The present mobility device D represents a mobility aid for physically disabled people which fills a need not currently satisfied. Indeed, the mobility device D bridges the gap between a walker and a wheelchair. In fact, the mobility device D can perform as either one of these two devices. However, it possesses some unique properties and the most original idea behind the mobility device D lies in that the mass of the human body plays the major role in the propulsion of the present mobility aid. The basic laws of nature are put into practice in the present mobility device D. However, before explaining the operation of the mobility device D, a detailed description of the structure thereof follows hereinbelow.
The mobility device D comprises a frame 10 including a L-shaped platform 12 for supporting a user U; a pair of parallel substantially vertical struts or members 14 welded at their respective lower ends to the L-shaped platform 12; a horizontal seat support 16 which provides a reinforcement link between the two vertical members 14 near their middle sections; a pair of rear casters carrying members 18 extending from respective lower ends the vertical members 14 and welded thereto as well as to the platform 12, each carrying member 18 being provided at a respective free rear end thereof with a rear caster 20; a pair of front arms 22 extending forwardly from the lower ends of the vertical members 14 and each being provided with a wheel 24 rotatably mounted thereto; a front stabilizing member 26 extending forward from the platform 12 and the front ends of the front arms 22; and an upper reinforcing transversal padded member 28 extending between the vertical members 14 near the upper ends thereof. The upper ends of the vertical members 14 form two sets of handle bars or grips, that is a first set of grips 30 for use by an attendant when the mobility device D is in its wheelchair state shown in FIG. 3, and a second set of grips 32 adapted to be grasped by the user U when the mobility device D is in its walker configuration shown in FIG. 2 for assisting the user U in forwardly propelling the mobility device D and the user U. It is also contemplated to provide a dual-purpose set of grips which can be operated either by the user for the walker or by the attendant for the wheelchair.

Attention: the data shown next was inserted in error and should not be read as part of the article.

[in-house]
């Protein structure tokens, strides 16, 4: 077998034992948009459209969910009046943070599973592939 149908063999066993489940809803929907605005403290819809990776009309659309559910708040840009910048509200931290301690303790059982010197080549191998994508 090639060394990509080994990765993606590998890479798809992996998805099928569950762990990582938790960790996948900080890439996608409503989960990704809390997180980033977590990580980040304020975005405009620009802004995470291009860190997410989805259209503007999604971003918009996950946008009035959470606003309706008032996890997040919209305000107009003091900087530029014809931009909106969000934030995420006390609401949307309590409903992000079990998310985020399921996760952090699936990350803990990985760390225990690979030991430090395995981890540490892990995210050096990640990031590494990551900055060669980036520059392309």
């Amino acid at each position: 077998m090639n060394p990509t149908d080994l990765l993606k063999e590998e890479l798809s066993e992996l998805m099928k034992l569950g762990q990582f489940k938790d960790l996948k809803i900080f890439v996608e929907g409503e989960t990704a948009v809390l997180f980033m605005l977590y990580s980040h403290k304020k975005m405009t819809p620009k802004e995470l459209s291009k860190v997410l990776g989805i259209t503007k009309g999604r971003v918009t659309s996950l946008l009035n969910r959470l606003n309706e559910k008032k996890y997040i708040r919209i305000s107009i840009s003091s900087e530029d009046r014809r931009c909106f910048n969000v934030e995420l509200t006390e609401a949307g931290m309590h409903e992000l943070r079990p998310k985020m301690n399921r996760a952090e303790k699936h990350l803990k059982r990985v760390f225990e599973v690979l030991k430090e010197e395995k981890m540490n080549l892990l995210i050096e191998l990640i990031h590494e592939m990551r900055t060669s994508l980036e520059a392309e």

A padded seat 34 hingedly mounted to the seat support 16 is made retractable by way of support brackets 36. Accordingly, when the present mobility device D is used as a walker, the user U stands on the platform 12 and grasps the second set of grips 32 with the padded seat 34 being in its collapsed storage position shown in FIGS. 1 and 2. If the mobility device D is used as a wheelchair, the padded seat 34 is extended as seen in FIG. 3 for receiving thereon the user U in a sitting position.
The front stabilizing member 26 comprises a sleeve 38 fixedly secured at its rear end to the L-shaped platform 12 with reinforcement links 40 extending from a front end of the sleeve 38 towards the front arms 22. A retractable strut 42 which acts as an extension to the sleeve 38 is telescopically connected thereto with a front caster 44 being mounted at a free end of the retractable strut 42. As an alternative, the retractable strut 42 could be pivotally connected to the sleeve 38. Furthermore, there could also be provided two parallel sleeves 38 each including a retractable strut 42 and a front caster 44. A cotter pin 46 is used for positioning the retractable strut 42 in an extended or retracted position with respect to the sleeve 38. Clamps or wing nuts could also be used to secure the front stabilizing member 26 to the vertical members 14. When the retractable strut 42 and the front caster 44 are retracted in the sleeve 38, the retractable strut 42 can be rotated 180░ within the sleeve 38 so that the front caster 44 extends upwards with the cotter pin maintaining the front caster 44 in such a position, as seen in FIG. 7, for providing clearance to the wheels 24 when the mobility device D is used as a wheelchair being displaced, for instance, along a flight of stairs S. The retractable strut 42 can also be retracted in the sleeve 38 to reduce the size of the device D for storage or transportation purposes.